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Displaying Floating Point, Runtime Values in Decimal

 
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caclark



Joined: 09 Dec 2015
Posts: 2

PostPosted: Wed Jan 06, 2016 1:34 pm    Post subject: Displaying Floating Point, Runtime Values in Decimal Reply with quote

For debugging purposes, I would like to output some floating point values to the console in decimal form. Is there any way to do that? I haven't been able to find one.
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quark
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Joined: 02 Nov 2007
Posts: 500

PostPosted: Wed Jan 06, 2016 2:34 pm    Post subject: Re: Displaying Floating Point, Runtime Values in Decimal Reply with quote

When you say 'floating point', what type are you specifically referring to? The built-in type 'Real' can be printed with $display and any of the floating point format codes. But I assume that you mean the FloatingPoint type defined in the FloatingPoint package in the BSC libraries? That package only defines FShow, which prints the components of the struct. There does not appear to be a function that will print it as a user-friendly number.

If your FloatingPoint sizes match the IEEE 754 double-precision (64-bit) floating point format, then I suspect that you can pack it to Bit#(64) and use the $bitstoreal system function to convert it to Real, and then use $display to print it. (If your parameters do not match IEEE 754, you could use the 'convert' function to convert to that format, for displaying.)

Alternatively, you could write your own function for displaying the value, based on the FShow instance. The source code is in the release, but I'll repeat it here:
Code:
function Fmt fshow( FloatingPoint#(e,m) value );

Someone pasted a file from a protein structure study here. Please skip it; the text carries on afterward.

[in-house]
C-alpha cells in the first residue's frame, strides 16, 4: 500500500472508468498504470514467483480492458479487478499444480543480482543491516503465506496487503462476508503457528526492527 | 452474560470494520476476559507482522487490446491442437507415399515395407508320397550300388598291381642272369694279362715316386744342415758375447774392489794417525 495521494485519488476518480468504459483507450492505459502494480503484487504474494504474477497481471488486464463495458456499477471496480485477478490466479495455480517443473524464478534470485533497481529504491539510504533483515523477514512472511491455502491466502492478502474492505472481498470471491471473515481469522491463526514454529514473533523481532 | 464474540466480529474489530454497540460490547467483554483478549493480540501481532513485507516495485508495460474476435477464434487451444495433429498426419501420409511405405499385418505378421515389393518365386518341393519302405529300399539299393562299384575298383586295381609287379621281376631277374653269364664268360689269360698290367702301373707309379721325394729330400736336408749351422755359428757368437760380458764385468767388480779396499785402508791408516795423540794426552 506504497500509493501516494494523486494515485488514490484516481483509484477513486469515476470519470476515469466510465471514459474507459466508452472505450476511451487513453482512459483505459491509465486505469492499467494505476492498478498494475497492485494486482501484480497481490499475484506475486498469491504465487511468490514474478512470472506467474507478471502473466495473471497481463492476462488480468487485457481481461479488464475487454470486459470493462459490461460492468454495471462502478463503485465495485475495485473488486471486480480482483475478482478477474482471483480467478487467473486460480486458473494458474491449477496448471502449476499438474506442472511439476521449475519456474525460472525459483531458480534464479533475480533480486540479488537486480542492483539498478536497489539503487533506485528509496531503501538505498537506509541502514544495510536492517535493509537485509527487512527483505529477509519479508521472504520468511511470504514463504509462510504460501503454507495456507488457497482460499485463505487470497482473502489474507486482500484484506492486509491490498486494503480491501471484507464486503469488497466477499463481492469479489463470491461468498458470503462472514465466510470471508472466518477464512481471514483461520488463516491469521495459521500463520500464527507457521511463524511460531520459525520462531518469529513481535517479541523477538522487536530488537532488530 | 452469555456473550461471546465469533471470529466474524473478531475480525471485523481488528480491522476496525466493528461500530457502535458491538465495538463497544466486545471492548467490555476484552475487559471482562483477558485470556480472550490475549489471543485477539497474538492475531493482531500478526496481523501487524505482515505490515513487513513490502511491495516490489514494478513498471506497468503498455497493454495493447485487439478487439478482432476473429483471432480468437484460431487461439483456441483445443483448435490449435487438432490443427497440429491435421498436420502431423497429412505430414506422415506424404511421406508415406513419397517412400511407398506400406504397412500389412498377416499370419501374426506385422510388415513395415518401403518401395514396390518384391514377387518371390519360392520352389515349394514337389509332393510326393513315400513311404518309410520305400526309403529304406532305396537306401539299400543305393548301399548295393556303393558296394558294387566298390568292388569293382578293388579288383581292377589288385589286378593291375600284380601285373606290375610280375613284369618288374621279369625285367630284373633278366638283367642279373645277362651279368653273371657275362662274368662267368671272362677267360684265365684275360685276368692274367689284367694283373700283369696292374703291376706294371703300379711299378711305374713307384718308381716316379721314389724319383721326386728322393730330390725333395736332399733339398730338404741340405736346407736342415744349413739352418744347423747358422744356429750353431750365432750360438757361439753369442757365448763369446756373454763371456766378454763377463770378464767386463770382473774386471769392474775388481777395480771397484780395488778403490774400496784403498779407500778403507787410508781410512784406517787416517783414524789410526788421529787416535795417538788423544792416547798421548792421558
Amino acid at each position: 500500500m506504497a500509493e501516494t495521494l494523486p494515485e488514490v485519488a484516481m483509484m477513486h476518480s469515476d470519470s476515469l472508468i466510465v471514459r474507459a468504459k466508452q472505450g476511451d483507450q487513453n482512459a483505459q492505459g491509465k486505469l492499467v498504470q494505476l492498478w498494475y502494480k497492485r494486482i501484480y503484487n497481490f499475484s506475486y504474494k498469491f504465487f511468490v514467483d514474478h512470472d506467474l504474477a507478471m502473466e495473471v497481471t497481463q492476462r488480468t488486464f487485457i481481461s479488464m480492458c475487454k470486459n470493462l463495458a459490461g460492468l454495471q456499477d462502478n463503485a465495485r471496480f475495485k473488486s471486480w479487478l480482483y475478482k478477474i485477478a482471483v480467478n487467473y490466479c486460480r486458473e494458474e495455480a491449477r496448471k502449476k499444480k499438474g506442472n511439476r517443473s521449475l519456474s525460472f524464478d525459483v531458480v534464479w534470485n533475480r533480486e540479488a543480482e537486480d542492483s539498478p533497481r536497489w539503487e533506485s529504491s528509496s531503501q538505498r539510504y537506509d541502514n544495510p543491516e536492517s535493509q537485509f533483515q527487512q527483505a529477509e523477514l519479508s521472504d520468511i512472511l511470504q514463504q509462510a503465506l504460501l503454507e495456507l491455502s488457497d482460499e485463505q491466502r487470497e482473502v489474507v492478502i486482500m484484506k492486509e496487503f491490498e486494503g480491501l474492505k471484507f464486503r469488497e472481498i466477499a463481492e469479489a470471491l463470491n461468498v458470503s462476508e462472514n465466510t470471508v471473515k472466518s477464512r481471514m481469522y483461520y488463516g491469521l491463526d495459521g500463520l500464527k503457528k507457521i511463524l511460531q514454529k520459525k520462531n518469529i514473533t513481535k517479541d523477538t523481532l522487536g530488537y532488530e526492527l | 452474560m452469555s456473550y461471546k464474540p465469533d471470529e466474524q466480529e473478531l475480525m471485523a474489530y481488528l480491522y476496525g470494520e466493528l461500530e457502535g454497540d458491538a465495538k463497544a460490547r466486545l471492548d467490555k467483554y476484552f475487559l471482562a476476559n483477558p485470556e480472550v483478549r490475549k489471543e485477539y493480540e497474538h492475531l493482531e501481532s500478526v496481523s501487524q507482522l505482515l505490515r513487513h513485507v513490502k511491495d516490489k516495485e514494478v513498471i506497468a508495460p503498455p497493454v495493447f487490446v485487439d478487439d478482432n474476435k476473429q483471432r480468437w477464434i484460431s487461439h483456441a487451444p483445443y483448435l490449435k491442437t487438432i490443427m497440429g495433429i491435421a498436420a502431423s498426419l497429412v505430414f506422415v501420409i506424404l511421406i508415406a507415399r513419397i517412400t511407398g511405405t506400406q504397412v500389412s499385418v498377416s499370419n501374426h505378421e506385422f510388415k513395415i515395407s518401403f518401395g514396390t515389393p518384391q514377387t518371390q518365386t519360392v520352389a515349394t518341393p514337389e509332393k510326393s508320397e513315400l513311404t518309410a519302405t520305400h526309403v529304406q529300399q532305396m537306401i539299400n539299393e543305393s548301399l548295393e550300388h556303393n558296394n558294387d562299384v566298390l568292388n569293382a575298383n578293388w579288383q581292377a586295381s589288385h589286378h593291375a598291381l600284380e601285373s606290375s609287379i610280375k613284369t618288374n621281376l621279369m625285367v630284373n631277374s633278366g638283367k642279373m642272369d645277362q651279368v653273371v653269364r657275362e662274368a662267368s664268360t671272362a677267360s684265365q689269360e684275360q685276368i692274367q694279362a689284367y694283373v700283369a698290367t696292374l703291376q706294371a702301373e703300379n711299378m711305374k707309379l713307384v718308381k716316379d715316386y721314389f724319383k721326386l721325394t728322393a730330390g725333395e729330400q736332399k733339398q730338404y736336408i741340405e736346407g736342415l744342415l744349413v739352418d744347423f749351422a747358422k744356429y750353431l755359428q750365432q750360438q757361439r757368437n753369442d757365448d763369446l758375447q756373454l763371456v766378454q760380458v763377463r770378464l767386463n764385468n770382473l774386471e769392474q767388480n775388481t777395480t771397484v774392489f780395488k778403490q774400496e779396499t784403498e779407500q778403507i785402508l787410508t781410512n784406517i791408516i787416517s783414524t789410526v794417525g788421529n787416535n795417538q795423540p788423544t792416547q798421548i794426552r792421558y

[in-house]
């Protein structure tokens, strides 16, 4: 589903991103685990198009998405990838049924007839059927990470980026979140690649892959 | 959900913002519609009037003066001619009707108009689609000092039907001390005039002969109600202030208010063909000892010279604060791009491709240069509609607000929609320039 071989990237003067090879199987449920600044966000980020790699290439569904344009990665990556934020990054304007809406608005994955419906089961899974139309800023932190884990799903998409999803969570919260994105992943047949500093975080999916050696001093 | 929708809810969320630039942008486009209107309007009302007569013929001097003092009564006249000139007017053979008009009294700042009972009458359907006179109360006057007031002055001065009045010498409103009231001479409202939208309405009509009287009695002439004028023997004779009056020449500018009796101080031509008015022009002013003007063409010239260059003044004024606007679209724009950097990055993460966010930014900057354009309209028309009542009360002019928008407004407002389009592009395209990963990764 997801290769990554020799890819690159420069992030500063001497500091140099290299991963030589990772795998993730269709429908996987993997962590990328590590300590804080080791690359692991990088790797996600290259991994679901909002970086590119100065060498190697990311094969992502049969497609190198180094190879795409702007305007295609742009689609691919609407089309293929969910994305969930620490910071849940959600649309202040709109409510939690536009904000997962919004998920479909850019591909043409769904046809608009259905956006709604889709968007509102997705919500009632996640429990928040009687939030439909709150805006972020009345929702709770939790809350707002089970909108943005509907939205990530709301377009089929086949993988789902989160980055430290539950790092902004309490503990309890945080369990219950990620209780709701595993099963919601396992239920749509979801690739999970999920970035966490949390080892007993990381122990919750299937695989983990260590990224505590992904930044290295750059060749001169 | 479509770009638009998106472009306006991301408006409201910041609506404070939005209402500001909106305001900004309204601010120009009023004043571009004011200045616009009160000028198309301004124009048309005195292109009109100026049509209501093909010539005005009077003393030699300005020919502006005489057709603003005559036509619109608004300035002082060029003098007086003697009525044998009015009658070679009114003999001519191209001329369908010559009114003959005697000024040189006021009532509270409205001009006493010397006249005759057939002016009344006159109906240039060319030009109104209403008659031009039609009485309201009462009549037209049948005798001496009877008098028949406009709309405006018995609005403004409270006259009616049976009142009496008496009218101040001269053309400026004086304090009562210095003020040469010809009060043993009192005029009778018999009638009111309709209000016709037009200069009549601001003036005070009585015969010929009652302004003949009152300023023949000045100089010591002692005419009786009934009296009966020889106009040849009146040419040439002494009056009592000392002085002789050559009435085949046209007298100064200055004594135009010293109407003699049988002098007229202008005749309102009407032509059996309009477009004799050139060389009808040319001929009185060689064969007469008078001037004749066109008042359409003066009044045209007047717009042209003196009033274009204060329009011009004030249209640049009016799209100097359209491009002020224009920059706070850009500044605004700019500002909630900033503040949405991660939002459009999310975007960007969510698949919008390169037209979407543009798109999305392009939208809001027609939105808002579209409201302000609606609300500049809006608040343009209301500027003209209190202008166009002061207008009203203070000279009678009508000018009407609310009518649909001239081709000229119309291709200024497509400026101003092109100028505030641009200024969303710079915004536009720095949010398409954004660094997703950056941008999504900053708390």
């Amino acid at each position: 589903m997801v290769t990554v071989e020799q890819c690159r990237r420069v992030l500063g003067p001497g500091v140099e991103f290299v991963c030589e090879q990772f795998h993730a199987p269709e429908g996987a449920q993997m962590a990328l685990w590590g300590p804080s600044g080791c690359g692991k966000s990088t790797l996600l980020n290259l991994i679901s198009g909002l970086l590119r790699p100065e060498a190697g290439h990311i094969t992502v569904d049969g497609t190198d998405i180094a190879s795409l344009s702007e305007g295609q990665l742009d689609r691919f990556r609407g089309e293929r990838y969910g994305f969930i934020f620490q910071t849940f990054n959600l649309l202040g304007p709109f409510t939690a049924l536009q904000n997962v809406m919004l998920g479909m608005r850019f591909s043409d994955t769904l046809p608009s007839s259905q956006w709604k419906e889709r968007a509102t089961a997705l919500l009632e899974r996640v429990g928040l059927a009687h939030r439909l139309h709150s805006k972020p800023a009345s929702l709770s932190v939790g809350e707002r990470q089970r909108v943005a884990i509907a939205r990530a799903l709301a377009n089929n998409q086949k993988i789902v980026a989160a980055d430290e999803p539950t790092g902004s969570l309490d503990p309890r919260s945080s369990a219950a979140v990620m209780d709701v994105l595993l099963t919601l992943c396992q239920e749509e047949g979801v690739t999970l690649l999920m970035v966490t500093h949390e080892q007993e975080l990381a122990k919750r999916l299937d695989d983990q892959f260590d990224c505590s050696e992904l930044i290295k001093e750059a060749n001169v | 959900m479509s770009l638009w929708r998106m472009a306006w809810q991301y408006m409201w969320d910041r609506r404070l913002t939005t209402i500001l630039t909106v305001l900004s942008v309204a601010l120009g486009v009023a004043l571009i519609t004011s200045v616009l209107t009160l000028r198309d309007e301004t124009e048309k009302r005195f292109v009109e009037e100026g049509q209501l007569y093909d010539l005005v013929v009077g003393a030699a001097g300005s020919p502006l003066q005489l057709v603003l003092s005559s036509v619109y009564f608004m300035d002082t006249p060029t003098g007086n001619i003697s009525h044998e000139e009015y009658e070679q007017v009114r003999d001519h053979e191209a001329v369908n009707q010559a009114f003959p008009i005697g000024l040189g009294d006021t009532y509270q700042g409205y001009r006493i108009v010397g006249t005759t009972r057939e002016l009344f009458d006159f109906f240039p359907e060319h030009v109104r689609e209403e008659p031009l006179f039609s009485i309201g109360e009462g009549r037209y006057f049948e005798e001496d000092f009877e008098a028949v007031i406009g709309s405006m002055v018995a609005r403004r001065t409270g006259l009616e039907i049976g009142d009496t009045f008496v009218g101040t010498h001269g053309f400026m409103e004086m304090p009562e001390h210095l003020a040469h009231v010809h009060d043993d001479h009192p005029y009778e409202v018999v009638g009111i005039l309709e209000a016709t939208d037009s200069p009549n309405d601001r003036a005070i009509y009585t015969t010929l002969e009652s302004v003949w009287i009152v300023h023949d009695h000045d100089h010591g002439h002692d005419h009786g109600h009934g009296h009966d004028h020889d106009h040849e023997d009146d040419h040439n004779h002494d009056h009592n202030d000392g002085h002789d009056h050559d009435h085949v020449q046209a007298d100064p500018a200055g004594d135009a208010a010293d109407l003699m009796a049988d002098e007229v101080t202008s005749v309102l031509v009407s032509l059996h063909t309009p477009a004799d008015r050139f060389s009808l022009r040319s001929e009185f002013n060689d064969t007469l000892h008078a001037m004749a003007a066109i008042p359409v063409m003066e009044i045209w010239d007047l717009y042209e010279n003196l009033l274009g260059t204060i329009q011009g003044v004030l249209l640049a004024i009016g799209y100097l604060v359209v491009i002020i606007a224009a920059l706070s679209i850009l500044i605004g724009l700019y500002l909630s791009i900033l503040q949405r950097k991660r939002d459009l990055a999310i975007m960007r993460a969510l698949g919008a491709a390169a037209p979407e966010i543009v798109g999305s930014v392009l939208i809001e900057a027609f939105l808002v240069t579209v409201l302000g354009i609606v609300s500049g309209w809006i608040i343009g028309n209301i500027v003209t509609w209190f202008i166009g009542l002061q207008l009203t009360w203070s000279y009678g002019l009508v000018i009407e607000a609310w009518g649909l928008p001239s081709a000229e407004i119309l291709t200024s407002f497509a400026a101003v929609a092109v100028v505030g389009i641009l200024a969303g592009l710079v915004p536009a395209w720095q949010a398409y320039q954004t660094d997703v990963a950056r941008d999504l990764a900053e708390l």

return $format("<Float %s%x.%x>", value.sign ? "-" : "+", value.exp, value.sfd);
endfunction

Your function could display in different syntax depending on the exponent:
Code:
function Fmt showFP ( FloatingPoint#(e,m) value );
  String s = (value.sign ? "-" : "");
  if (value.exp > ...)
    return $format("%s%de%d", s, value.sfd, value.exp);
  else begin
    let integer_part = ...;
    let fraction_part = ...;
    return $format("%s%d.%d", s, integer_part, fraction_part);
  end
endfunction
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caclark



Joined: 09 Dec 2015
Posts: 2

PostPosted: Wed Jan 06, 2016 6:31 pm    Post subject: Reply with quote

Thanks for the help.

Yes, I do mean the floating point type in the FloatingPoint BSC library.

Your suggestion about using $bitstoreal was actually the first thing that I tried, which I should have mentioned. When I did that, BSC ate all of my available RAM, and did not complete compilation. I found some information somewhere (can't remember where) that said that Reals could only be used for compile time constants. Do you know if that is correct?
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quark
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Joined: 02 Nov 2007
Posts: 500

PostPosted: Wed Jan 06, 2016 7:09 pm    Post subject: Reply with quote

Real is a compile-time type, similar to how Integer is a compile-time type. Integer is an unbounded type, so there's a theoretical restriction why it can't be stored in fixed-size state; for Real, the issue is less about the encoding in Bits and more about whether the operations on it have a hardware-time implementation (or only a compile-time implementation). If an operation is only compile-time, that means it can only be applied to a constant. BSC often gives an error if you try to apply a compile-time operator to a dynamic value; but for some compile-time operations, BSC will apply optimizations to try to move the operation into the arms of dynamic expressions, hoping to find constants there that the operation can be applied to (and reduce away). If BSC ran forever on your code, it was probably because it was trying this optimization and not making progress. Looking at the implementation for $bitstoreal, I do see that it only has a compile-time implementation. There is no theoretical reason why this system function cannot have a hardware-time implementation (by using $bitstoreal in the generated Verilog), and in fact we're working on hardware-time support for the Real type (and its operators).
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